Since September 23, families living in 48 apartments at 1-04 Astoria Boulevard have not been able to cook after a gas leak forced Con Edison to shut off the main gas valve to the building.
NYCHA has provided hot plates to all affected residents, but they have asked for more help, especially with the holidays coming up.
“This neighborhood is very old,” said Vanessa Jones-Hall, a community leader and member of Community Board 1. “It’s still operating on its original connections.”
According to Jones-Hall, contractors addressing the situation have to go into each apartment and “bleed out” the gas line to make sure there are no air pockets, a process meant to prevent a possible explosion.
“Although we would love for this to be quicker,” she said, “we look at safety first.”
Since March, Jones-Hall has been working with Queens Together, a nonprofit organization that started during the pandemic to help local restaurants aid residents facing food insecurity, to hand out toiletries and other supplies to the community.
They collaborated again to find sponsors who could donate materials to Astoria Houses families affected by the outage. They eventually received help from Vinson Valega, founder of Consilience Productions, who donated the Crock-Pots, as well as the Long Island City steakhouse M. Wells, which provided warm meals.
“We have been fortunate for a lot of people to come through,” Jones-Hall said.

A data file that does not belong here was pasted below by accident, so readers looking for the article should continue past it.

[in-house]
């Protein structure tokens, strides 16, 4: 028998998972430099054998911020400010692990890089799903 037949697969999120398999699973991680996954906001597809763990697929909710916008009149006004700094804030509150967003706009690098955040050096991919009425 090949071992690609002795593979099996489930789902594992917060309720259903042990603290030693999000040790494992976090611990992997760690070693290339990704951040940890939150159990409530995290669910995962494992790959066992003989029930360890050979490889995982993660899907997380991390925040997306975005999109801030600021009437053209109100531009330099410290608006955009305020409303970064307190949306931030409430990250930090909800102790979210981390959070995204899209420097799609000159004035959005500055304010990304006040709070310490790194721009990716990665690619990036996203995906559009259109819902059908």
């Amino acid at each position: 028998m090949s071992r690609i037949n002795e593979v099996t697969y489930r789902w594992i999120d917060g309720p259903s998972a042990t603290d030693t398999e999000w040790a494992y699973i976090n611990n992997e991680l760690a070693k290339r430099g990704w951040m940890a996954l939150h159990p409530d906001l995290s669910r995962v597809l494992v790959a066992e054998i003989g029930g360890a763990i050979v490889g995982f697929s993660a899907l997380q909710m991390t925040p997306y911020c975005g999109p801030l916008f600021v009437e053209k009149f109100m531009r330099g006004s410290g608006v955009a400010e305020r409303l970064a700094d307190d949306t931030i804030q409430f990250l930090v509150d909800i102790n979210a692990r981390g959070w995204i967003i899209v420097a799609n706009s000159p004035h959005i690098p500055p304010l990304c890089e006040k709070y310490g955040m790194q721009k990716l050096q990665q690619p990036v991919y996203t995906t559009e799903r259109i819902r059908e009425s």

On Sunday, they all joined local elected officials to help distribute the Crock-Pots and meals at Astoria Houses.
Jonathan Forgash, co-founder and executive director of Queens Together, called the situation “mind-boggling,” and said he hopes NYCHA fixes the gas lines soon.
“Everyone needs to be able to cook for their families,” he said. “There’s nothing more important than taking care of your own.”
Among the elected officials who attended were Congresswoman Carolyn Maloney, Councilman Brad Lander, Queens borough president-elect Donovan Richards and Councilman Costa Constantinides.
“The infrastructure, that investment that is needed in NYCHA developments around Queens, has been problematic for a very long time,” Richards said. “I know it’s going to be hard and tough, but we’re going to get through this together.”
Constantinides called for putting electric stoves in every NYCHA apartment, which he argued would be better for the environment and air quality.
“We wouldn’t have to worry about rotting gas lines,” he said. “It’s time for us to actually think about the future instead of constantly clinging to the past.”
Claudia Coger, president of the Astoria Houses Residents Association, said no child should go to bed without food in their stomachs. She said they have gone door to door to make sure families get what they need.
“There are people who have pride and won’t come out to get it, but they’re in need,” she said.
Coger added that she plans to provide roasted turkeys to families on Thanksgiving should the gas lines still be out.
“We’ll make sure that happens,” she said.